Ever since the rise of powerful AI image generators took the internet by storm last year, artists have been speaking out about the threat to their livelihoods, especially those whose work has been used to train the models without prior consent. Recently, their frustrations even escalated into a class-action lawsuit.
You only so much as have to type an artist’s name into a prompt to see how easily big platforms like OpenAI’s DALL-E, Midjourney, and Stable Diffusion can ape an individual’s style, making it readily available for anyone to reuse and remix.
Now, researchers have developed a new tool intended to protect artists from this kind of plagiarism. Called “Glaze,” the technology works by “cloaking” images—introducing subtle changes to the defining characteristics of the style such as brushstroke, palette, texture or use of shadow. The differences, however, are minimal to the naked human eye.
It was developed by a team of computer scientists at the University of Chicago associated with the college’s research group SAND Lab. The idea was inspired by Fawkes, an algorithm built in 2020 by SAND Lab which “cloaks” personal photographs so that they can’t be used as data for facial recognition models. This latest project was prompted by artists reaching out to the lab imploring them to help, after which the lab surveyed over 1,000 artists to assess the scale of the problem.
In order to adapt the Fawkes concept to artwork, “we had to devise a way where you basically separate out the stylistic features from the image from the object, and only try to disrupt the style feature,” explained Shawn Shan, a graduate student who co-authored the study.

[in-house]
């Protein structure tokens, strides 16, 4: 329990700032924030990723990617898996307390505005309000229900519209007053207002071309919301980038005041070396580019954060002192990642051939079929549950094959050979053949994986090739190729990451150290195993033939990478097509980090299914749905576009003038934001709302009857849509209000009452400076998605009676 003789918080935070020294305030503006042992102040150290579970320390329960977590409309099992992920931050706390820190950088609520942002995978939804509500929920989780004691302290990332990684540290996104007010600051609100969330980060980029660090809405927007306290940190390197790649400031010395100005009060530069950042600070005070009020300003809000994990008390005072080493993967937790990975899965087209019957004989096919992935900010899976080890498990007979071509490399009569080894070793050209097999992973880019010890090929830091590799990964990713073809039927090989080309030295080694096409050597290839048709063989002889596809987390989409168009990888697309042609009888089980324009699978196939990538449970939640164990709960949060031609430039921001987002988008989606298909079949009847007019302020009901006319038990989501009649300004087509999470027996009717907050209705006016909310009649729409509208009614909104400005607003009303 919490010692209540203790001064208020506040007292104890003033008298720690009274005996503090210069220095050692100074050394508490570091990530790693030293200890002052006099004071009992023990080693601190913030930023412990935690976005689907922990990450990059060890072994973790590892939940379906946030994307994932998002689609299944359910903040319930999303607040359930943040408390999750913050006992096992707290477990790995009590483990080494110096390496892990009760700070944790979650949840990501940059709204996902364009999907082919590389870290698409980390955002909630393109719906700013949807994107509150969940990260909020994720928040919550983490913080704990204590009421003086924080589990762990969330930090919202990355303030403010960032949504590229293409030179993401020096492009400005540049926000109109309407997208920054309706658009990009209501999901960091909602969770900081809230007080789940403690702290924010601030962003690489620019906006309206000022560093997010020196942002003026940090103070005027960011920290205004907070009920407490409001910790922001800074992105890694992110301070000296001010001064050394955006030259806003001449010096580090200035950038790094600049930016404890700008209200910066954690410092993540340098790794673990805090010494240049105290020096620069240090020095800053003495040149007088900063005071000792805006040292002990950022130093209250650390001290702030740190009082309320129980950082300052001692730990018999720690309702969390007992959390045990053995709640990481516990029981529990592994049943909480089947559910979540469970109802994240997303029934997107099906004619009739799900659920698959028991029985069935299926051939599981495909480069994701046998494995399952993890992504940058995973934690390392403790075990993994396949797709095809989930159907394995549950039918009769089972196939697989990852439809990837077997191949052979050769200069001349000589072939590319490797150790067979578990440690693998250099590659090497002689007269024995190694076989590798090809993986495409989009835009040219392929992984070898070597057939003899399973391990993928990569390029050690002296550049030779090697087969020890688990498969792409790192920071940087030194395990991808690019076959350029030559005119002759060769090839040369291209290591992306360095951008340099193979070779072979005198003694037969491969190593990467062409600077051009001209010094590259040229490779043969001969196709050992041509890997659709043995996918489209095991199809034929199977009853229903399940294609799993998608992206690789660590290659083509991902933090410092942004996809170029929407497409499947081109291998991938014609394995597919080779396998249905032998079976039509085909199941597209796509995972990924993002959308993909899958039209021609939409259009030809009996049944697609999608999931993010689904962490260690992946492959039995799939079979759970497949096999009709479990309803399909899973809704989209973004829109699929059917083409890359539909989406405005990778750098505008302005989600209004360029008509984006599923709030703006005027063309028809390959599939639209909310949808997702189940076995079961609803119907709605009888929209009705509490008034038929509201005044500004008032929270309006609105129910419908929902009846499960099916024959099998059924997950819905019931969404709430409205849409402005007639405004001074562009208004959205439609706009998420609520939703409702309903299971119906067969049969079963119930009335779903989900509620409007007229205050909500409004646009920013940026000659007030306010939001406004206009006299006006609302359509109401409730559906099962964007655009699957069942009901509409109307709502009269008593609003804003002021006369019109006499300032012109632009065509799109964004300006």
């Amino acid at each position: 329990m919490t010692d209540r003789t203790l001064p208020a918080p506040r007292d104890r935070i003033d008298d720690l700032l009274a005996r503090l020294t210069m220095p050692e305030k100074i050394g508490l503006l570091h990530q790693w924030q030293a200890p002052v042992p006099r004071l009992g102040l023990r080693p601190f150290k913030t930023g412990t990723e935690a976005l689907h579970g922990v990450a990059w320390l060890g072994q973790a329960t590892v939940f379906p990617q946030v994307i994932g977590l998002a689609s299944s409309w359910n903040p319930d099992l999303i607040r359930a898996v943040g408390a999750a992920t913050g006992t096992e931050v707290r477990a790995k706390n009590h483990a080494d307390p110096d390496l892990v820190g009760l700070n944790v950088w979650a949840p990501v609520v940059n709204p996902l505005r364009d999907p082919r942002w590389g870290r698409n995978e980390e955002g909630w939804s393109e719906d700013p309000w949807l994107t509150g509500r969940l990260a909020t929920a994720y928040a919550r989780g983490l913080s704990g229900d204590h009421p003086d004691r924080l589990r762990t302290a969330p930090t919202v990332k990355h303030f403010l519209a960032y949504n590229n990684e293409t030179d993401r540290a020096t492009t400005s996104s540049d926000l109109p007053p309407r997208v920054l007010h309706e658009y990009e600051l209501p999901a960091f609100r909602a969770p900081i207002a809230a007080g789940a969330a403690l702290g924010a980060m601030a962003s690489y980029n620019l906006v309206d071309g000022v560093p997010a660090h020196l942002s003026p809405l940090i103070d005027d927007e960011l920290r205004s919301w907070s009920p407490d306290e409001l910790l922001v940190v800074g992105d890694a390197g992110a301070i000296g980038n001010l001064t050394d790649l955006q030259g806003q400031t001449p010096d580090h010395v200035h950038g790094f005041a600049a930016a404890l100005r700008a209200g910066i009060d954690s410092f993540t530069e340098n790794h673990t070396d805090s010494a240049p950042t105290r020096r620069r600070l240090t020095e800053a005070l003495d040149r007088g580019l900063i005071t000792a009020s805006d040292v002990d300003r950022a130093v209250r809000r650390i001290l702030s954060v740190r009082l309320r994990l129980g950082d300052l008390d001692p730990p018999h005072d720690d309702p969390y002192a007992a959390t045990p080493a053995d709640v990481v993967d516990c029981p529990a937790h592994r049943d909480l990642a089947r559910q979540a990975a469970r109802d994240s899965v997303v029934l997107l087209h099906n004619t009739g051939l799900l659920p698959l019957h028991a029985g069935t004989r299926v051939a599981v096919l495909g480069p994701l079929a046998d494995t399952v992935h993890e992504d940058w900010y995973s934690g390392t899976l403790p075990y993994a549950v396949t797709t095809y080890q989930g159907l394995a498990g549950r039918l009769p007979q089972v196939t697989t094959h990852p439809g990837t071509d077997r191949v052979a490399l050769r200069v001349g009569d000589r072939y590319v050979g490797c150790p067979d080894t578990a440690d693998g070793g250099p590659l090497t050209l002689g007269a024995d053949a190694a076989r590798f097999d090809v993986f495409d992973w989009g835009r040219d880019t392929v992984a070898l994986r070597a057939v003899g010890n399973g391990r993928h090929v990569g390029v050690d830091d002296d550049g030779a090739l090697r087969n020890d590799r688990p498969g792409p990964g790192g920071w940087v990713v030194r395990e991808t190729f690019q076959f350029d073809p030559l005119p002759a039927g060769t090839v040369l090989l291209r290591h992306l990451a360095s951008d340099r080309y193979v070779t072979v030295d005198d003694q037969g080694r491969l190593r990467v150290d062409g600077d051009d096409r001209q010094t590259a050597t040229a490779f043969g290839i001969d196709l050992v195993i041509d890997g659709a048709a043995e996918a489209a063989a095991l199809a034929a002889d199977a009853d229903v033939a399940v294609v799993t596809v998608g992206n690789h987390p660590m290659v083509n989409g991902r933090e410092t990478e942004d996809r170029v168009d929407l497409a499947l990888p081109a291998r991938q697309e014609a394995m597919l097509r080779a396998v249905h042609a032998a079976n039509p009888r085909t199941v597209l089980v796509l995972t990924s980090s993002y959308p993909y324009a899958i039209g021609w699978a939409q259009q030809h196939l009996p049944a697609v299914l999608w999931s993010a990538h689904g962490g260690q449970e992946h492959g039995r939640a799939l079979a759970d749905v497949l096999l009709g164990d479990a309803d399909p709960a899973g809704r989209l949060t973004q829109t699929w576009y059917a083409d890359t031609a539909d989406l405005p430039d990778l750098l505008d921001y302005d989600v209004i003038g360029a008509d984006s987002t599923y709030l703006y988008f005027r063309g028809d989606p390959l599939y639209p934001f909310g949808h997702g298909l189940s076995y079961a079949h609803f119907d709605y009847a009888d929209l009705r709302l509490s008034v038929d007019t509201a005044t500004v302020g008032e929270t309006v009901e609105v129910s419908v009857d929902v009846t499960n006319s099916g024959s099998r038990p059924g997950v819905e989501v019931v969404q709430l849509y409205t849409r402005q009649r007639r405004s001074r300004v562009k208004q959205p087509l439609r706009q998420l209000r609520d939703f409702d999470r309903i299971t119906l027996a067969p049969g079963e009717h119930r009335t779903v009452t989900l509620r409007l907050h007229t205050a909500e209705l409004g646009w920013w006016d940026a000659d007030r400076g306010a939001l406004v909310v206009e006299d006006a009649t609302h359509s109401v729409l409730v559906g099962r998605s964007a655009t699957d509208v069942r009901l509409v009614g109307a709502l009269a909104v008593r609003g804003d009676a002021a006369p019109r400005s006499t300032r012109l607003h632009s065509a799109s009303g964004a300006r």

In the end, the researchers realized they could pit a closely related form of AI known as “style transfer” against the AI image generators.
“Style transfer” models recreate an existing image in a different style without changing the content. Glaze therefore borrows this algorithm to identify which features would need to be changed in order to change the style of a work, and then “perturbs” just those features the minimum amount necessary to confuse generative models.
“We’re using that information to come back to attack the model and mislead it into recognizing a different style from what the art actually uses,” explained Ben Zhao, one of the professors that led the research.
The efficacy of the approach was tested by training a generative model with the cloaked images and then asking it to output work in the same artist’s style. According to the researchers, these images were much less successful forgeries than had been observed when the input images were not cloaked. These results were also evaluated by a focus group of artists, with over 90 percent subsequently showing interest in using the “cloaking” software on their own work.
The model was, notably, equally confused when it was trained on a mix of cloaked and uncloaked images by the same artist, giving hope to artists whose uncloaked work has already been used to train existing generative models
The research has been published in the paper “Protecting Artists from Style Mimicry by Text-to-Image Models.” SAND Lab are currently working on making the software available for download.